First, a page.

Investing Secrets: Four Ways To Overcome Fear
One of my general goals for writing finance articles, which I am going to focus on specifically in 2017, is to point out that fear arising from a stock price drop in a profitable business is one of the most self-destructive emotions that you can carry with you as you go through your investing life.
The good news is that there are four ways you can overrule those worst instincts that act as the devil sitting on your shoulder telling you to sell low. I discuss them below.
According to a recent white paper published by The Northern Trust, a risk assessment survey indicated that investment portfolios with 15% cash only has a one in ten chance of experiencing a 25% or greater decline in net worth between now and 2025. A back-test indicated that such an investor would have seen … Read the rest of this article!
I wanted to provide a list of factors to consider when searching for the best companies that grow their dividends over the long haul. I recommend placing a primary emphasis on per share earnings growth and sales growth, and also examining debt, share count dilution, and payout ratios as part of your analysi
It is not a requirement, but companies that grow their dividends over long periods of time tend to belong to non-cyclical industries that don’t experience many dips in profit.
The pharmaceutical giant Johnson & Johnson has grown its dividend annually since 1963, and has never quit its payout to shareholders at any point in its publicly traded history. What makes this possible? Earnings never collapse to force a dividend cut.
Are you ready for a crazy impressive fact about Johnson & Johnson? In the past thirty-five years, there has only been one year in which Johnson … Read the rest of this article!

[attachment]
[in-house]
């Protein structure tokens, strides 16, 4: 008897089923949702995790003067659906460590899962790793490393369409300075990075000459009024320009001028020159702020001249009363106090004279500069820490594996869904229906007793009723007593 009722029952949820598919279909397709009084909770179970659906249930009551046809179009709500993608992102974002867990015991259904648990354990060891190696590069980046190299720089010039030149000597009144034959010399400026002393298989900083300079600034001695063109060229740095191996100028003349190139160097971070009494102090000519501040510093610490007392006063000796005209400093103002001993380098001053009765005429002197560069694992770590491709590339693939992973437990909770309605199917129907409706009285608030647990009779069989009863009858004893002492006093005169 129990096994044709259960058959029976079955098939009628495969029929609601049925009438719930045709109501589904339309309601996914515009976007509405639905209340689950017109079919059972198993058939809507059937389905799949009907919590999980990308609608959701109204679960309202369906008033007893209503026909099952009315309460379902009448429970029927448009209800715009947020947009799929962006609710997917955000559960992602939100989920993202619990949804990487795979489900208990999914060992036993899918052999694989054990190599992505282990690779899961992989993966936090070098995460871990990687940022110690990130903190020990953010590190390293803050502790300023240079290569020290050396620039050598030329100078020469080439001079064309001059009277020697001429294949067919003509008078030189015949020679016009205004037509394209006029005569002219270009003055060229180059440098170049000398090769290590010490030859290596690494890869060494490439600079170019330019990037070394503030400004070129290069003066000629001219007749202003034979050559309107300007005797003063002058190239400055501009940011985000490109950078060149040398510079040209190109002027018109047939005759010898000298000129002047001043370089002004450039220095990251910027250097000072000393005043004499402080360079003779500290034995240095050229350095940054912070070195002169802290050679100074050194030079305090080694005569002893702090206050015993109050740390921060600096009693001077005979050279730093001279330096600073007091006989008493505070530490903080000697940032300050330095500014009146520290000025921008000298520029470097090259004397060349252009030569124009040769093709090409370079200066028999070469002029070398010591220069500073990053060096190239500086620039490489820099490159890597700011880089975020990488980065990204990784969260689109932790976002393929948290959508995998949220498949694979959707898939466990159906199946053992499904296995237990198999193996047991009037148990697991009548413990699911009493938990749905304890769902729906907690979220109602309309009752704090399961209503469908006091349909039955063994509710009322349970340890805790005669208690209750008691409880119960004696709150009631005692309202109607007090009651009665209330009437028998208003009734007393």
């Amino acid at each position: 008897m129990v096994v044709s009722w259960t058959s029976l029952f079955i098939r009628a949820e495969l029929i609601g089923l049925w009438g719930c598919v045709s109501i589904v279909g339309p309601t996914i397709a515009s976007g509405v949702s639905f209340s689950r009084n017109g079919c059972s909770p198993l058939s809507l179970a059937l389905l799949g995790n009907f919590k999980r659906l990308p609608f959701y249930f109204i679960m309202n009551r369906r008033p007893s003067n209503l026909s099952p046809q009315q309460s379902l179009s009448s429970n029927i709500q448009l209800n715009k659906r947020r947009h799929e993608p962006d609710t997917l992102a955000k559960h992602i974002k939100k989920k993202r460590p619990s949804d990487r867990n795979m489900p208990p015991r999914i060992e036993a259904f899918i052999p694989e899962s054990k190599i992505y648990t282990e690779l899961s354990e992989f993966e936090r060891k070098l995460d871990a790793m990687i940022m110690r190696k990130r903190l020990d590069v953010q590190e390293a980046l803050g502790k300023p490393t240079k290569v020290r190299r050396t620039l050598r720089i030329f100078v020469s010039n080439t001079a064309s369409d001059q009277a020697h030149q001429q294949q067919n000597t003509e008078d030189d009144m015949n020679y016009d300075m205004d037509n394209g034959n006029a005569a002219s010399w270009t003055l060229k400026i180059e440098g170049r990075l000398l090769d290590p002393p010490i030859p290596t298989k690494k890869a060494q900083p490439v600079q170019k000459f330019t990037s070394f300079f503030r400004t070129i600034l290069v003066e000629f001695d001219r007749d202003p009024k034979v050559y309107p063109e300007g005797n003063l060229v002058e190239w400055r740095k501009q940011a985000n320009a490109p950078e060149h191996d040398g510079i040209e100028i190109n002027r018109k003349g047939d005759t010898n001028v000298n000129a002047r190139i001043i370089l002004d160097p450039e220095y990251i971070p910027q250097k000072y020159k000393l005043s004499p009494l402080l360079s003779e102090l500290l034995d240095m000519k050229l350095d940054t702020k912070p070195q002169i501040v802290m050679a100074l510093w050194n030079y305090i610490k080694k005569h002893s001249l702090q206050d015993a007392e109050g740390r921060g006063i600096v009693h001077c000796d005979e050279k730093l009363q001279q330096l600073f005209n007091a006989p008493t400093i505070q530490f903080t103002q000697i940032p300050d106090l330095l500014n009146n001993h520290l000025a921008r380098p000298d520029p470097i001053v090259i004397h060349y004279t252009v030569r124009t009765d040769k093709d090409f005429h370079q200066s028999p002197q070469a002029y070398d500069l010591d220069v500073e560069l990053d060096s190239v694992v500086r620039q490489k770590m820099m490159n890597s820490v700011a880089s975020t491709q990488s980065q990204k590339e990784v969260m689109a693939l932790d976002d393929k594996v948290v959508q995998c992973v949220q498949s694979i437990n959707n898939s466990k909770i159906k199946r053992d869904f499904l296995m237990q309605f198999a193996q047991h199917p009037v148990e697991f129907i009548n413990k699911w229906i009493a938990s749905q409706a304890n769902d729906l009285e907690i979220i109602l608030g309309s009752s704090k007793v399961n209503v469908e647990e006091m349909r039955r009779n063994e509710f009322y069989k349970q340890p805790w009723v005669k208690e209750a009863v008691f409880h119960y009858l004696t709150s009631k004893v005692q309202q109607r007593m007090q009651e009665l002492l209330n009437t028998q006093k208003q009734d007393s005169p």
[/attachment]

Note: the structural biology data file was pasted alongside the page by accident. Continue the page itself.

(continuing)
Dividend investing for intermediate and serious investors has been the topic of my blog since I started it in 2013. I love the slowness during the last week of the year because it lets you step back and get philosophical about the big picture of what you’re trying to accomplish. As a service to new readers, I thought I would create a seven-step guide to dividend investing to offer as much of my condensed investing philosophy in a short period of time as I can.
Step 1: Determine whether dividend investing best fits your circumstances.
One of the most important things you need to recognize is that wealth gets created by finding the greatest amount of net-of-tax returns. This makes dividend investing a poor fit for high earnings in taxable accounts, particularly those in high-tax states like California. A lawyer in California has no business buying AT&T stock so that … Read the rest of this article!
According to FINRA’s margin statistics posted at the end of the month, American investors now have $1 trillion in margin debt (roughly $800 billion is allocated towards securities and about $200 billion not yet spent). The purported justification for margin debt is that interest rates are low (particularly at a place like Interactive Brokers) and the valuation of the entire stock market is much higher so it is logical that the overall allotment to margin debt would be higher. In that regard, it is true that only about 2% of the stock market right now is reportable margin which is in line with levels over the past 25 years.
Last year, there was $479 billion in margin debt outstanding. What I find troublesome is that the number of small investors, defined as those with under $1 million in investable assets employing margin, has tripled in number over the past year … Read the rest of this article!
If you are looking for something that will throw off large amounts of income over the next decade, the possibility of stuffing your IRA with shares of the real estate investment trust W.P. Carey (WPC) seems like one of the smartest decisions you can make to get some passive income flowing. There is also the psychic reward of knowing those cash dividends would require taxation at ordinary income rates if held in a taxable brokerage account but can build up undisturbed if held in an individual retirement account. Theis ability to elide taxation is a reason why I consider attractive REITs to be an ideal retirement holding–a good chunk of the total return comes from cash dividends, and the gusher really opens up when you let the share count increase for years and years.
Right now, W.P. Carey pays out a $3.96 dividend. The payout goes up about half a … Read the rest of this article!